In our BNC session today, our teacher told us about this article. In LGI a young boy ,aged four, had to sleep on a pile of coats, on the floor, as they didn’t have enough beds in A and E. The boy had pneumonia which is an infection in the lungs that could be fatal. The hospital apologised for this and Dr Yvette Oade, chief medical officer at Leeds Teaching Hospitals NHS Trust, said: "Our hospitals are extremely busy at the moment and we are very sorry that Jack's family had a long wait in our Emergency Department." Furthermore, she added: "We are extremely sorry that there were only chairs available in the treatment room, and no bed. This falls below our usual high standards, and for this we would like to sincerely apologise to Jack and his family." Due to this, his mother said that seeing the NHS crisis for herself meant she would vote Labour. By crisis I presume that she is referring to the funding cuts that they have gotten. And obviously due to this he wasn’t able to get the proper treatment needed until five hours later. In a later interview Boris Johnson was asked about the photograph with ITV News. However, he refused to even look at it. Instead, he took the phone from the correspondent and put it in his pocket. In a clip the correspondent said to the PM: "You refuse to look at the photo. You've taken my phone and put it in your pocket Prime Minister." He took the phone out of his pocket, looked at the photo on the screen, and said: "It's a terrible, terrible photo. And I apologise obviously to the families and all those who have terrible experiences in the NHS." He’s given a very vague answer and some people may even believe he’s not properly responding to the person. He hasn’t said that he’s going to do anything about it. And many people have said that he needs to go and see places where it’s happening so that he can show that he cares, and then hopefully he would realise that something very serious has to be done about this. Liberal Democrat Luciana Berger said: "This young boy's experience is absolutely shameful and deeply upsetting. It is simply unacceptable that hospitals are under so much pressure that they don't have enough beds - especially for small children."
What I am trying to say that we need to properly think about whether we need to actually go to A and E and whether we actually need to see a GP for the little things.
For example in Buckinghamshire, the NHS spent £1,610,952 in the year 2017/18 on prescribing medicines like paracetamol, and Ibuprofen. It has been calculated that this money could have gone towards: 40 nurses; 11,364 MRI scans and 7,895 general hospital appointments. But it didn’t because some people couldn’t have gone to their local Morrison’s and picked up a pack for 45p. Things like actualily going to your supermarket and buying your own can really help the NHS money wise: it costs the NHS three pounds to provide you with each pack of paracetamol where as you could go to your local supermarket and picked some up for 45p.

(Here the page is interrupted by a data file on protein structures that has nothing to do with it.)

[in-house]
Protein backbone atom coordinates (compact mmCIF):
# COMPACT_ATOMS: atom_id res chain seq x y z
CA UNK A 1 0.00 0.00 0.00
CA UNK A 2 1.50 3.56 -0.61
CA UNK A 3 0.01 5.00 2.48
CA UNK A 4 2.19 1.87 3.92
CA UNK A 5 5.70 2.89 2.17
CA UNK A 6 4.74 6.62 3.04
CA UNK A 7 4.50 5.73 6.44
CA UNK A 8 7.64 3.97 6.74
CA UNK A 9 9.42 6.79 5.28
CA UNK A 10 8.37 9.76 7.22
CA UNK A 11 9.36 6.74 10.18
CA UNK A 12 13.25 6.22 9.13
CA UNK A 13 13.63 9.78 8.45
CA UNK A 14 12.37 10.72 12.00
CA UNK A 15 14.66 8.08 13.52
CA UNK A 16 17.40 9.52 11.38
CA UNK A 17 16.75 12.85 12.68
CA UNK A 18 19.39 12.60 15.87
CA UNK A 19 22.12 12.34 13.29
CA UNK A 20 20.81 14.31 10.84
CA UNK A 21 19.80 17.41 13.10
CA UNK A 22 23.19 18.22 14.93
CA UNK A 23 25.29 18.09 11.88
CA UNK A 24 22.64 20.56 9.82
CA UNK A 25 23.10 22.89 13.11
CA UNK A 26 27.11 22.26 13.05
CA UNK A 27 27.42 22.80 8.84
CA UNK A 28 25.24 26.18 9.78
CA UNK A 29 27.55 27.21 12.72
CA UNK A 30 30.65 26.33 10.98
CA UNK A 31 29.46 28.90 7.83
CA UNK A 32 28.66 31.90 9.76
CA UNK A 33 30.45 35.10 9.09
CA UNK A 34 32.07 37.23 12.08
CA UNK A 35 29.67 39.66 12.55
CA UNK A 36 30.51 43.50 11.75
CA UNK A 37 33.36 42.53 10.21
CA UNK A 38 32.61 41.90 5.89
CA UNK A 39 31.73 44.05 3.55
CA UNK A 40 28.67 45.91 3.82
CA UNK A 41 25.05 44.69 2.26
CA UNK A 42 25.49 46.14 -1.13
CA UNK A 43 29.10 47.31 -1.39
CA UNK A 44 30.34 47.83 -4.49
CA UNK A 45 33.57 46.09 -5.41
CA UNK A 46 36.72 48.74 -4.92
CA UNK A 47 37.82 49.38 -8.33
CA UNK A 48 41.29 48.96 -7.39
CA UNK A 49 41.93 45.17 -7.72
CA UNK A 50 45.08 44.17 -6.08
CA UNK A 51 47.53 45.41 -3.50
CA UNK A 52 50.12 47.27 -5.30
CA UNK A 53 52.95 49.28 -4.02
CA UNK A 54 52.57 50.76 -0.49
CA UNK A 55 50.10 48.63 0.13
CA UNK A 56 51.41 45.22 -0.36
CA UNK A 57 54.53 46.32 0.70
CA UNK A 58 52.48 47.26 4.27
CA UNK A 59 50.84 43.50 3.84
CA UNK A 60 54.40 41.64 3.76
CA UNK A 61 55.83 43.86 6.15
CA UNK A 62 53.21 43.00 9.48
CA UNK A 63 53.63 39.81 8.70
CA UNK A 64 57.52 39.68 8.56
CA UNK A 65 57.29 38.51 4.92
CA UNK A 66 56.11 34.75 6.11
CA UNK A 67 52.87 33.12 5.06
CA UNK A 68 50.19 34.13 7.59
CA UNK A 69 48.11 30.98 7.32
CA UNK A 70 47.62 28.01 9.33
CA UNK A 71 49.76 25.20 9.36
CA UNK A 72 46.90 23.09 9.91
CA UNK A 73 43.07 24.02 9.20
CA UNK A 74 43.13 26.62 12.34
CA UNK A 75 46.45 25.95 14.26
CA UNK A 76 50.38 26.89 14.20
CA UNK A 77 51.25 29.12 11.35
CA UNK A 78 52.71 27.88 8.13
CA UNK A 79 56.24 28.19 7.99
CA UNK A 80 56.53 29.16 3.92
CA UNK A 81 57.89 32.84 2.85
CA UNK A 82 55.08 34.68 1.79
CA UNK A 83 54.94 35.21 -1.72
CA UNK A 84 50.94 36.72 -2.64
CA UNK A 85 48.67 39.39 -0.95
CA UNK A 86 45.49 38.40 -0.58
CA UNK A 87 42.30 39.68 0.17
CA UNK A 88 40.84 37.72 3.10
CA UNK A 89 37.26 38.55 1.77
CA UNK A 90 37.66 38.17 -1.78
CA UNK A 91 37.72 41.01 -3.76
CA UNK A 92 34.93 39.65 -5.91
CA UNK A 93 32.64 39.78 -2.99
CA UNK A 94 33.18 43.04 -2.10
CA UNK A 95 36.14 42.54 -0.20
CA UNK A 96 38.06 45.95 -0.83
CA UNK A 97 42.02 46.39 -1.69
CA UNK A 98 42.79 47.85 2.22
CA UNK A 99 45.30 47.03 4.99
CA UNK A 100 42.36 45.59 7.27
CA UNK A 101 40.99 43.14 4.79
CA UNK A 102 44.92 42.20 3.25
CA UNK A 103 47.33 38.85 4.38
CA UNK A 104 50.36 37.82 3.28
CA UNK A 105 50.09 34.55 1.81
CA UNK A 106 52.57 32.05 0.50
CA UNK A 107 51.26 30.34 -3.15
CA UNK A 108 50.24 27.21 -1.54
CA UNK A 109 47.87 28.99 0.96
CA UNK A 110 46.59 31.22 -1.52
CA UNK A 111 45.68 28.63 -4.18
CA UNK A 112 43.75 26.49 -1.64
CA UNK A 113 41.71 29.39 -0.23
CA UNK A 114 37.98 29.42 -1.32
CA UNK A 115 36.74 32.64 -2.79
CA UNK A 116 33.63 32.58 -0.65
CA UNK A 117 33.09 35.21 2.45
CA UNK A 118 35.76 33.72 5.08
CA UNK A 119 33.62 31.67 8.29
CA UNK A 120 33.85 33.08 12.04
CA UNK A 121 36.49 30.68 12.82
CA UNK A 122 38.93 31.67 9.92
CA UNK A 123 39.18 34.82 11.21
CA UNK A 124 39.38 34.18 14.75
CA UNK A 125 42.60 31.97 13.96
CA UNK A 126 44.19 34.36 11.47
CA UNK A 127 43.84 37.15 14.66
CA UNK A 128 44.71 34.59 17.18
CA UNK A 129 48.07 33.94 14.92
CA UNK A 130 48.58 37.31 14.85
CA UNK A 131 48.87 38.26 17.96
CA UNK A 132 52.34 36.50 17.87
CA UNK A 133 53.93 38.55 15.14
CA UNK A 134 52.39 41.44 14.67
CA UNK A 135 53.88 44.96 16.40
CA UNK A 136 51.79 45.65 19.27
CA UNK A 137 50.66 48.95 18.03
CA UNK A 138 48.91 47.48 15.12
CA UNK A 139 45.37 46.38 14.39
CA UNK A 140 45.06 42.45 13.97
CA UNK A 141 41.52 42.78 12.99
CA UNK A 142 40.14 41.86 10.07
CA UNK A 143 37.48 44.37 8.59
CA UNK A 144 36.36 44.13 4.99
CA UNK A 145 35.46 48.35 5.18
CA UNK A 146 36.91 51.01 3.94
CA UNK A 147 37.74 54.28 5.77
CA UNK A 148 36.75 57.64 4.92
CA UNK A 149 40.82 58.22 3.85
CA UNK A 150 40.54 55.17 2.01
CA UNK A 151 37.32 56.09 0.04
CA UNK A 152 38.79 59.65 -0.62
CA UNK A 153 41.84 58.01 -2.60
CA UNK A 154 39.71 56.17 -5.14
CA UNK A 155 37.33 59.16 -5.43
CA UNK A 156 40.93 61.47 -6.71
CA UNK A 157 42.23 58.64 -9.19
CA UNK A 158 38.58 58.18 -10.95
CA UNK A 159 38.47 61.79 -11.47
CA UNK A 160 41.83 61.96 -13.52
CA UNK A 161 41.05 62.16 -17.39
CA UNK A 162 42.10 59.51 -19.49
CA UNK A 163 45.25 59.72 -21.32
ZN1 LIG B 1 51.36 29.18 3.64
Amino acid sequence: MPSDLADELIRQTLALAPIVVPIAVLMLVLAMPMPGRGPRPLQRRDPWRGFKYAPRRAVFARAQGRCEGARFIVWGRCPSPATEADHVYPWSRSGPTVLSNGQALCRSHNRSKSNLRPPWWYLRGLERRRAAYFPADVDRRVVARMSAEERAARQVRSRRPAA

Someone that I knew once told us that their friend has gone all the way to A and E just because they cut their finger open. It was bleeding quite a bit, but instead of going to A and E they could have called 111 for some advice on how to stop it. Because it’s a very busy place as we saw before in the article and sometimes, they need to pay very serious attention to some patients, instead of bandaging up someone’s cut finger. To add, a good way to think of it is like this, imagine the UK didn’t have the NHS and we had to pay for health care like any other country. Would we really go all the way to A and E because we have a cut finger that’s bleeding a lot? In America having an ambulance can cost about $224 to $2,204 and that’s only for the ambulance, no treatment included. And treatment costs could vary a lot. In a French lesson we got told that normally people who live there go to the pharmacist first, to see if they could do anything and if not they would then go to a GP because obviously it costs money to see a GP.
Furthermore, I think that people need to react to medical problems as if we don’t have the NHS that way we won’t be making them spend a lot of money on things we could do ourselves. I understand that this is a bit confusing, but like I said before imagine we din’t have the NHS.
I think that we do rely on the NHS more than we should do because they are having to spend so much money on us and they are having to spend so much time on emergencies that aren’t even that serious.